Psychosynthesis Psychotherapy

What is Psychosynthesis?

First developed in 1910 by Roberto Assagioli MD at the very beginning of modern Western psychology, psychosynthesis is still ahead of its time.

Attitudinally, it recognizes the ongoing interaction and frequent conflict of our various impulses: the fear-based biological drive for survival; the fear-based social drive for approval; the spiritual drive for freedom from fear. 

Pro-actively, it offers a map and promotes the discovery of a higher organizing center in our brain/mind.  Variously referred in different traditions to as the higher self, inner wisdom, higher consciousness, inner guide and other terms, this organizing process is directed toward leading a life of purpose, joy and interconnectedness with all of life.

Practically and clinically, our psychosynthesis teachers combine many years of applying psychosynthesis psychotherapy to clients dealing with cancer, cardiac, HIV-AIDS, addiction recovery, anxiety in young adults, identity in young adults, crisis resolution, search for meaning and other issues. Our staff has trained health professionals internationally.

How does Psychosynthesis Work? 

The first step is gaining recognition of the patterns of thought and behavior in the client that are the sources of suffering.  the strengtheing of the observing self, that part of the brain-mind now refrred to as the esecutive center.  The therapy is based on the idea that each person has an innate drive towards self-realization and that by working through the various aspects of their personality, they can achieve a greater sense of wholeness and integration.

After increasing self-awareness to identify various aspects of our being, the therapist will help the client integrate these subpersonalities, so that they can work together in harmony. This may involve techniques such as visualization, inner dialogue, or other methods to help the client connect with their inner selves.

The therapist will then help the client develop a plan of action to bring the insights and understanding gained in therapy into their daily lives. This may include developing new coping strategies, setting goals, and creating a plan for continued growth and self-discovery.

Who Can Benefit from Psychosynthesis?

This is an essential practice for anyone looking to increase awareness of the self and its constituent parts. Here are signs Psychosynthesis could be right for you:

Sense of Fragmentation

Many people feel disconnected from their sense of self and experience a sense of fragmentation in their lives. They may feel that different aspects of their personality or identity are not working together in harmony.

Difficulty in Self-Awareness

Some may have difficulty understanding their own thoughts, feelings, and behaviors, and may not be aware of how these are affecting their lives.

Emotional Difficulties

Many of us may be struggling with emotional challenges such as depression, anxiety, or feelings of emptiness.

Difficulty in Relationships

Some have on-going difficulty in their relationships and may be struggling with issues such as trust, communication, or intimacy.

Difficulty in Finding Purpose

Many may be working with a sense of feeling lost or directionless in their lives and may be seeking a deeper sense of meaning and purpose.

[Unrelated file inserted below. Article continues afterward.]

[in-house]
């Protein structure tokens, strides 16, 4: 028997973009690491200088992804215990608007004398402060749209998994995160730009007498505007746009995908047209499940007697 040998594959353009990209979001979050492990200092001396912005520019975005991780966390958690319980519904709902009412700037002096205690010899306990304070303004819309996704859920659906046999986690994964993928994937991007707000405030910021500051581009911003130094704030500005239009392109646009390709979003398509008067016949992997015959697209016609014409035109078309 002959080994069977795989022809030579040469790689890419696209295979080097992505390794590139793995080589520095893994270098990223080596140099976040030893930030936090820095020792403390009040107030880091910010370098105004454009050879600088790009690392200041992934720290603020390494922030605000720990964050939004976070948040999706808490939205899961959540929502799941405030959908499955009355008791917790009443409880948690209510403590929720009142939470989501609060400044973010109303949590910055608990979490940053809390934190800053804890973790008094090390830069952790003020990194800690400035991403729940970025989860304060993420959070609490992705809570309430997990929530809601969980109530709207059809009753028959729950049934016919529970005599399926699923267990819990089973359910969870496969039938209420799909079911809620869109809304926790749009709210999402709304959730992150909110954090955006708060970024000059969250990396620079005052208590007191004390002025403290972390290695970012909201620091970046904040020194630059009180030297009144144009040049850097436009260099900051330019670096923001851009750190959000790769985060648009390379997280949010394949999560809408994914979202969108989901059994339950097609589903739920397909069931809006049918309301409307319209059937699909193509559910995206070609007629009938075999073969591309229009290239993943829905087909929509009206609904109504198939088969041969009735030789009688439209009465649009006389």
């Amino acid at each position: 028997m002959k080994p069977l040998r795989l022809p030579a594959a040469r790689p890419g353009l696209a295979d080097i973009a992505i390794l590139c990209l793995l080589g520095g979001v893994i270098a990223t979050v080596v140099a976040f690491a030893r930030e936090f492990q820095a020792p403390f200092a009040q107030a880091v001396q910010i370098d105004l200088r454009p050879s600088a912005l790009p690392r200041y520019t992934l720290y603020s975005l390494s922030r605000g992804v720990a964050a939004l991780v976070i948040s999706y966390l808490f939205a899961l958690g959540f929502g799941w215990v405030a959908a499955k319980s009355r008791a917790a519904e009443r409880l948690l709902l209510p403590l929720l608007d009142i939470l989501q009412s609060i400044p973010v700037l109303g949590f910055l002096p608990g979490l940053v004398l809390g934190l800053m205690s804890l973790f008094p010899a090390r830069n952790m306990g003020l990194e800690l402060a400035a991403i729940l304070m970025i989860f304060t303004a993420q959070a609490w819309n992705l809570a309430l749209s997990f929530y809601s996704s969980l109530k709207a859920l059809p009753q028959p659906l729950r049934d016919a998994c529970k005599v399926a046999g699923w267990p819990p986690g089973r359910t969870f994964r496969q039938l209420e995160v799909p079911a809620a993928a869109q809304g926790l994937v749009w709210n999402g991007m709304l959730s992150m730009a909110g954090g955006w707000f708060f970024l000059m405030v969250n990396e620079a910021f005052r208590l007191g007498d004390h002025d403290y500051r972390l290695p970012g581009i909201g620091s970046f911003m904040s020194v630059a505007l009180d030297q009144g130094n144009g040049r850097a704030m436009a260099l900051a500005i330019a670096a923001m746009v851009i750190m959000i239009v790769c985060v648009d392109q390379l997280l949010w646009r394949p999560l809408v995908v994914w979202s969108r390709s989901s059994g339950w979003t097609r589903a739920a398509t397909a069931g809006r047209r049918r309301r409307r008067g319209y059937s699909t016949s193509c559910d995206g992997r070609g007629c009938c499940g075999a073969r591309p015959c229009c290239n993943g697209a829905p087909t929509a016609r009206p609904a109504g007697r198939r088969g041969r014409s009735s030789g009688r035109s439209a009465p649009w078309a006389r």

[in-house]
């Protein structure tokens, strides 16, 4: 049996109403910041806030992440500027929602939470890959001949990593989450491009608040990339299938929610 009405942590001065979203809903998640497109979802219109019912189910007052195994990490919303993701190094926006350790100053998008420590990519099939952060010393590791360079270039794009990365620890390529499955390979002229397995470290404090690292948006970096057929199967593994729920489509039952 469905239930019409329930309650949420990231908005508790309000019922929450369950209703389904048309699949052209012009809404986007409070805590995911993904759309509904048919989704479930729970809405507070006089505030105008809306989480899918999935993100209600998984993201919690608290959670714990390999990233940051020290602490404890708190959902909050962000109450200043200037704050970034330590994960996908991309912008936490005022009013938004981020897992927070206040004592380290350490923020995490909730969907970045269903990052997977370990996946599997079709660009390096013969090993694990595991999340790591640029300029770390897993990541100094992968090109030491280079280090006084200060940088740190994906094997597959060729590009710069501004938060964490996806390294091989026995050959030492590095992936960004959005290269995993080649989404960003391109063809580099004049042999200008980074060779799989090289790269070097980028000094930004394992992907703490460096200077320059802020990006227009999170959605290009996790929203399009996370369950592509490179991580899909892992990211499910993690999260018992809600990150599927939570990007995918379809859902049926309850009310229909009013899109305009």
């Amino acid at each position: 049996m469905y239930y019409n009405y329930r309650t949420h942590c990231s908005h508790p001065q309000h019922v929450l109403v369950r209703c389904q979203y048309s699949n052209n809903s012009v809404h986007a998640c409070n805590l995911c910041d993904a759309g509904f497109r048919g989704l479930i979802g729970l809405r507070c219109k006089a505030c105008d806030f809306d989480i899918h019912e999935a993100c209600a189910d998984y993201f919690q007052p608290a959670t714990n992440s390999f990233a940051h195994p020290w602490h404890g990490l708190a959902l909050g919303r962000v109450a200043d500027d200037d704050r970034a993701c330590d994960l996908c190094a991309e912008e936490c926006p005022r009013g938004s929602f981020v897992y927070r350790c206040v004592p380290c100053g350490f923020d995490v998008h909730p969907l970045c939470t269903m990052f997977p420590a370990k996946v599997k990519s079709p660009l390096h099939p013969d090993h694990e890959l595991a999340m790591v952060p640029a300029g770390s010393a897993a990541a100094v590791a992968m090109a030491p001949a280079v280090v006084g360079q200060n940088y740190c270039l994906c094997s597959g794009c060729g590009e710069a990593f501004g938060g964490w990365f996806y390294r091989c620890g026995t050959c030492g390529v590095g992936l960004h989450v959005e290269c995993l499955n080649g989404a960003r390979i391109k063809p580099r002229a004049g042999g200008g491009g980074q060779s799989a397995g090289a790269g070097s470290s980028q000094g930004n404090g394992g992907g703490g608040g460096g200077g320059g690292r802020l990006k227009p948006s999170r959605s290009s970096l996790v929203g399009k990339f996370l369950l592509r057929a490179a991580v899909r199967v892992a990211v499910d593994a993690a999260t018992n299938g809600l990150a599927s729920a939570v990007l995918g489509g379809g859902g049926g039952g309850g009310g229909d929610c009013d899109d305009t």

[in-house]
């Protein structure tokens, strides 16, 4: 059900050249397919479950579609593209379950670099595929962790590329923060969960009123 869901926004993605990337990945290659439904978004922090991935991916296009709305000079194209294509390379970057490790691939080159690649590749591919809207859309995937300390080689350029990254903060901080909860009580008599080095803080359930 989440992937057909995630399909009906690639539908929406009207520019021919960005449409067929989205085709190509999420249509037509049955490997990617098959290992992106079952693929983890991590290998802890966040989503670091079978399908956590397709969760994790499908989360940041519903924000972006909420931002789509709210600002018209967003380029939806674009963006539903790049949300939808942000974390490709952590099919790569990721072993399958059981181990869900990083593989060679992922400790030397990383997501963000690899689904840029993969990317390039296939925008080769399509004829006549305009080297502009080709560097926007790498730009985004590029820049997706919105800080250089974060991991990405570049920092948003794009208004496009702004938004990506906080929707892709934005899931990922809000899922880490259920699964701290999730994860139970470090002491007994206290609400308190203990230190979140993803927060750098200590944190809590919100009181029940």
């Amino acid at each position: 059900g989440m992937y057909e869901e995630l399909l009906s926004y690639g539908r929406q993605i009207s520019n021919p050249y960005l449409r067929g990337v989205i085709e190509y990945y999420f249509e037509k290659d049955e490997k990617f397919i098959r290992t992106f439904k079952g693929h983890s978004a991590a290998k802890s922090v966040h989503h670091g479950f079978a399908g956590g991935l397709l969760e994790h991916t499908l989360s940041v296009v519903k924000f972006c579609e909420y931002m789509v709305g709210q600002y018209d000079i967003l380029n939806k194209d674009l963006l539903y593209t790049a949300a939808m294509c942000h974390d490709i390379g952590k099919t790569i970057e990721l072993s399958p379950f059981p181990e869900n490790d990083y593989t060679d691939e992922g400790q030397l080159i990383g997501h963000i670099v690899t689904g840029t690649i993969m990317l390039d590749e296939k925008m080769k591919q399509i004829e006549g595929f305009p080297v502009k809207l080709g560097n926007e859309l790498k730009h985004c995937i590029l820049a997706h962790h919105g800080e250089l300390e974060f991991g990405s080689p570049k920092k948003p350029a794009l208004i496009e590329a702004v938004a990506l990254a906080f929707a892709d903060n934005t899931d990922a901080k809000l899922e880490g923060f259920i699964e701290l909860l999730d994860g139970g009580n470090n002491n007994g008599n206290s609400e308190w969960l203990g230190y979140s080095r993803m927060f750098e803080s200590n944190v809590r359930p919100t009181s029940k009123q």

Trouble Integrating Spiritual Practices

Some may be having a moment of a deep need to integrate their spiritual beliefs into their daily lives and to find a deeper sense of connection to something greater than themselves.

Why is Psychosynthesis a Spiritual Practice? 

Psychosynthesis also emphasizes the transpersonal connections that individuals have, as well as psychic qualities. The idea is to acknowledge the larger context outside of one’s self – understanding that there is a connection between all living beings and that we are all interdependent. This can help individuals access intuition, feelings of connectedness and the energy of collective consciousness. Transpersonal connections can lead to deeper levels of personal growth and wider perspectives on life.

Choose Huntington Practioners as Your Guide to Psychosynthesis 

Heidi Taylor

Debbie Brantley

M.S., R.N., NC-BC

Debbie received her Master’s Degree in Holistic Nursing from The College of New Rochelle (CNR) in 1997. For the last 20 years she has taught and been an advisor to undergraduate and graduate students at CNR. Prior to teaching, Debbie practiced nursing in New York and Alabama before suffering an AVM rupture that led to a stroke and a lengthy recovery. She attributes a great deal of her healing to the trainings and many practices she has learned over the years with HMIC. Debbie has also studied Transpersonal Nurse Coaching™ (TNC) and became board certified as a Nurse Coach.
Heidi Taylor

Michael Follman


Michael Follman has an M.A. in psychology from the University of Connecticut and is a retired state psychologist who leads groups in meditation and transpersonal development.
Heidi Taylor

George Schaub

Art Consultant

Our center’s art consultant, George Schaub teaches photography and printing workshops around the US and is an assistant professor at the Parsons School of Design in New York City. He has authored over 20 books on photography, and served as Editorial Director of the Photo & Imaging Group at PTN Publishing and at Shutterbug Magazine. He currently divides his time between Connecticut and Taos, New Mexico.
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